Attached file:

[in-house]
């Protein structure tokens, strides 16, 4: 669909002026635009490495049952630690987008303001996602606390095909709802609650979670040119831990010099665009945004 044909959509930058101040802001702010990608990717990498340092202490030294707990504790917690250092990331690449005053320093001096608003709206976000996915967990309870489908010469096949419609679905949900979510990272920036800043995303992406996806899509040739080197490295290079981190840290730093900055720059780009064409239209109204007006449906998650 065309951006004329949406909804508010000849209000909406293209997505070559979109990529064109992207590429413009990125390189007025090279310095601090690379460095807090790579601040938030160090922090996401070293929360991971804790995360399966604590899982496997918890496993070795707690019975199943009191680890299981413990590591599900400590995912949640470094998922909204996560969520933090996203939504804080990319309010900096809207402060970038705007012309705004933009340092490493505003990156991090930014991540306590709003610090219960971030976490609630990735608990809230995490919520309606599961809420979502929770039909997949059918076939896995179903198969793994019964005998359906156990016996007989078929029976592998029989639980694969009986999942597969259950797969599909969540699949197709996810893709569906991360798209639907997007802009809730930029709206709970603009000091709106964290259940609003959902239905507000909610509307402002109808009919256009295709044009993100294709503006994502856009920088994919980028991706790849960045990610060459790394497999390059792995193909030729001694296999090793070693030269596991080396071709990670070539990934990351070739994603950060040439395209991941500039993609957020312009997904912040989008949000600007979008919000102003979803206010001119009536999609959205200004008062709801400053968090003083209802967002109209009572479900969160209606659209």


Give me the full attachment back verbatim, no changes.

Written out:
[in-house]
């Protein structure tokens, strides 16, 4: 669909002026635009490495049952630690987008303001996602606390095909709802609650979670040119831990010099665009945004 044909959509930058101040802001702010990608990717990498340092202490030294707990504790917690250092990331690449005053320093001096608003709206976000996915967990309870489908010469096949419609679905949900979510990272920036800043995303992406996806899509040739080197490295290079981190840290730093900055720059780009064409239209109204007006449906998650 065309951006004329949406909804508010000849209000909406293209997505070559979109990529064109992207590429413009990125390189007025090279310095601090690379460095807090790579601040938030160090922090996401070293929360991971804790995360399966604590899982496997918890496993070795707690019975199943009191680890299981413990590591599900400590995912949640470094998922909204996560969520933090996203939504804080990319309010900096809207402060970038705007012309705004933009340092490493505003990156991090930014991540306590709003610090219960971030976490609630990735608990809230995490919520309606599961809420979502929770039909997949059918076939896995179903198969793994019964005998359906156990016996007989078929029976592998029989639980694969009986999942597969259950797969599909969540699949197709996810893709569906991360798209639907997007802009809730930029709206709970603009000091709106964290259940609003959902239905507000909610509307402002109808009919256009295709044009993100294709503006994502856009920088994919980028991706790849960045990610060459790394497999390059792995193909030729001694296999090793070693030269596991080396071709990670070539990934990351070739994603950060040439395209991941500039993609957020312009997904912040989008949000600007979008919000102003979803206010001119009536999609959205200004008062709801400053968090003083209802967002109209009572479900969160209606659209």